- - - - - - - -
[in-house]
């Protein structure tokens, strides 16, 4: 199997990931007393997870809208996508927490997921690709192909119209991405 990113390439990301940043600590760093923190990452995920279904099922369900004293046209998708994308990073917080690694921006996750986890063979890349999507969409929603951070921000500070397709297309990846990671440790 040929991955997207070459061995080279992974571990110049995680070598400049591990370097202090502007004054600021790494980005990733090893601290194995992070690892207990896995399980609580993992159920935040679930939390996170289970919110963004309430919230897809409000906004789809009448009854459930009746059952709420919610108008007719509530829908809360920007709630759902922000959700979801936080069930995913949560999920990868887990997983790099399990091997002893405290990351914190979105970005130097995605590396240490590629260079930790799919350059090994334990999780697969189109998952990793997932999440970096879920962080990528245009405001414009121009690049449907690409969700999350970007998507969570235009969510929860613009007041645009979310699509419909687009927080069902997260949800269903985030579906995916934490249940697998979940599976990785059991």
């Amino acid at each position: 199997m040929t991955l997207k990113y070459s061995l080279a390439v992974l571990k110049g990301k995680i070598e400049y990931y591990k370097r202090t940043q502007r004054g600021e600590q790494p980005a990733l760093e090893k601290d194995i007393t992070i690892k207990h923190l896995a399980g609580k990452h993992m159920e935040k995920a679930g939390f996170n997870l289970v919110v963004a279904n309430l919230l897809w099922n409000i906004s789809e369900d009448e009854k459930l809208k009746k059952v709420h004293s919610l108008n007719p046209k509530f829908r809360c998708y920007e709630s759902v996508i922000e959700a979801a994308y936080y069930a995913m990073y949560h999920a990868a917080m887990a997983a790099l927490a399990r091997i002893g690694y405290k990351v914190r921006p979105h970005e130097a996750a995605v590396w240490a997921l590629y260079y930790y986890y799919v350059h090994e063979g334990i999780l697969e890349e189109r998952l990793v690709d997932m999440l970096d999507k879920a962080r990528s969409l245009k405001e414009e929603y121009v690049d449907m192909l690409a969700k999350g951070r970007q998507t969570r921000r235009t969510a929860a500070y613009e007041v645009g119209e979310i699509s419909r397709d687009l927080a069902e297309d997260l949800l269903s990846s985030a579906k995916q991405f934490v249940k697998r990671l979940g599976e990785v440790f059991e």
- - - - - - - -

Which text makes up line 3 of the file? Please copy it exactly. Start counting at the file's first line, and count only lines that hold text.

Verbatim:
């Amino acid at each position: 199997m040929t991955l997207k990113y070459s061995l080279a390439v992974l571990k110049g990301k995680i070598e400049y990931y591990k370097r202090t940043q502007r004054g600021e600590q790494p980005a990733l760093e090893k601290d194995i007393t992070i690892k207990h923190l896995a399980g609580k990452h993992m159920e935040k995920a679930g939390f996170n997870l289970v919110v963004a279904n309430l919230l897809w099922n409000i906004s789809e369900d009448e009854k459930l809208k009746k059952v709420h004293s919610l108008n007719p046209k509530f829908r809360c998708y920007e709630s759902v996508i922000e959700a979801a994308y936080y069930a995913m990073y949560h999920a990868a917080m887990a997983a790099l927490a399990r091997i002893g690694y405290k990351v914190r921006p979105h970005e130097a996750a995605v590396w240490a997921l590629y260079y930790y986890y799919v350059h090994e063979g334990i999780l697969e890349e189109r998952l990793v690709d997932m999440l970096d999507k879920a962080r990528s969409l245009k405001e414009e929603y121009v690049d449907m192909l690409a969700k999350g951070r970007q998507t969570r921000r235009t969510a929860a500070y613009e007041v645009g119209e979310i699509s419909r397709d687009l927080a069902e297309d997260l949800l269903s990846s985030a579906k995916q991405f934490v249940k697998r990671l979940g599976e990785v440790f059991e």